The match factory was opened in the village of Verkhniy Lomov in the 19th century, however, it almost always worked on imported raw materials. It was nationalized in 1918 and remained relatively small until the 1940s. During the World War 2 a large number of enterprises were evacuated to the Penza region.
The choice of this particular place for a narrow-gauge railway was justified by the fact that there were peat deposits in the vicinity of Verkhniy Lomov — the importance of this fuel for the industry during the war was great due to its cheapness and availability. A narrow-gauge railway was built to transport peat from the deposit to the factory. At first, its length was short – only 4 kilometers, but with the development of new peat massifs, the paths were extended further and further.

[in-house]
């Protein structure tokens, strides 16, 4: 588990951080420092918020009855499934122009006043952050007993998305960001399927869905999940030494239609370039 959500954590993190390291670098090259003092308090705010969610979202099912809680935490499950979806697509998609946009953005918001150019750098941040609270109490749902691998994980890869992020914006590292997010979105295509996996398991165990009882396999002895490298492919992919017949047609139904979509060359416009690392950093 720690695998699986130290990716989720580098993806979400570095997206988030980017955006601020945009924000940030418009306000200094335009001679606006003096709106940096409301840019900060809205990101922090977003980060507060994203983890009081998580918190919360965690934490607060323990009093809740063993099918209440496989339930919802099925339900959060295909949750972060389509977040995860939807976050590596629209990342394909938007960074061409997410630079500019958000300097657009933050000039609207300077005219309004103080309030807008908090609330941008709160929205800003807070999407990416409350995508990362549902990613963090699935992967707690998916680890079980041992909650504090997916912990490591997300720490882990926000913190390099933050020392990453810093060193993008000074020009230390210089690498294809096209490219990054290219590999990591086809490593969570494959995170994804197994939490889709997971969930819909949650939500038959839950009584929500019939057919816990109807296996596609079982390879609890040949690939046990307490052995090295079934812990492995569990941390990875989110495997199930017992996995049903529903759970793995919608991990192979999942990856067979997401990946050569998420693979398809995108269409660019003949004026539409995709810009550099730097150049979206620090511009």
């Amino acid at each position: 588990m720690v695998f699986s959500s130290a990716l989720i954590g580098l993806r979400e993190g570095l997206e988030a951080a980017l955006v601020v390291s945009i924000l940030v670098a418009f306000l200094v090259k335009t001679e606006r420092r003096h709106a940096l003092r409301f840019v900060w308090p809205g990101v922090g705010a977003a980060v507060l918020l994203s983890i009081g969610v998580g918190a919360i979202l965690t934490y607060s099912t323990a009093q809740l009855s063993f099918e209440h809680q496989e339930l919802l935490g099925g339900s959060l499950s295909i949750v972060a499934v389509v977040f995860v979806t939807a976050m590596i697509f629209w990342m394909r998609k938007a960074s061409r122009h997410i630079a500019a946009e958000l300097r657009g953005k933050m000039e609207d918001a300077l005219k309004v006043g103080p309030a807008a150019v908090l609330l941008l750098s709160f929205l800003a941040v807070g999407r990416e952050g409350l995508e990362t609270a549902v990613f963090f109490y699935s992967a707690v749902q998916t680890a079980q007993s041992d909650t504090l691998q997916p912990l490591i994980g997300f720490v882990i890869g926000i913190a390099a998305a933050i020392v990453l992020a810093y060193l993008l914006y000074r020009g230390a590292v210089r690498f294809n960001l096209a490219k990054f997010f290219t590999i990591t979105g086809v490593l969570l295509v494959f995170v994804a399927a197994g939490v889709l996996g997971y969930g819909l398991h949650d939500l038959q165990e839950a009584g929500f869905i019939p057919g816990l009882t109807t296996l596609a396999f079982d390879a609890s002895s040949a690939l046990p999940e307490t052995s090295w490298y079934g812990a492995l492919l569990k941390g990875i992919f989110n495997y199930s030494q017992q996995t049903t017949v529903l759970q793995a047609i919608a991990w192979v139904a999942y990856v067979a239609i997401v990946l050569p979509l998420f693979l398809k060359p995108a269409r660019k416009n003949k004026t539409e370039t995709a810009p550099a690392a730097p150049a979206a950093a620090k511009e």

The narrow-gauge railway reached its longest length (14 kilometers) in the 1960s-1970s when trains transported peat. In the mid-1970s, the extraction of peat was ceased, the need for peat transportation disappeared, and the rails were dismantled.
But the narrow-gauge railway still played the role of intra-plant transport: timber was transported between the warehouse (next to the broad-gauge Verkhniy Lomov station) and the local factory. It is not surprising that the length of the tracks did not exceed two kilometers during that period.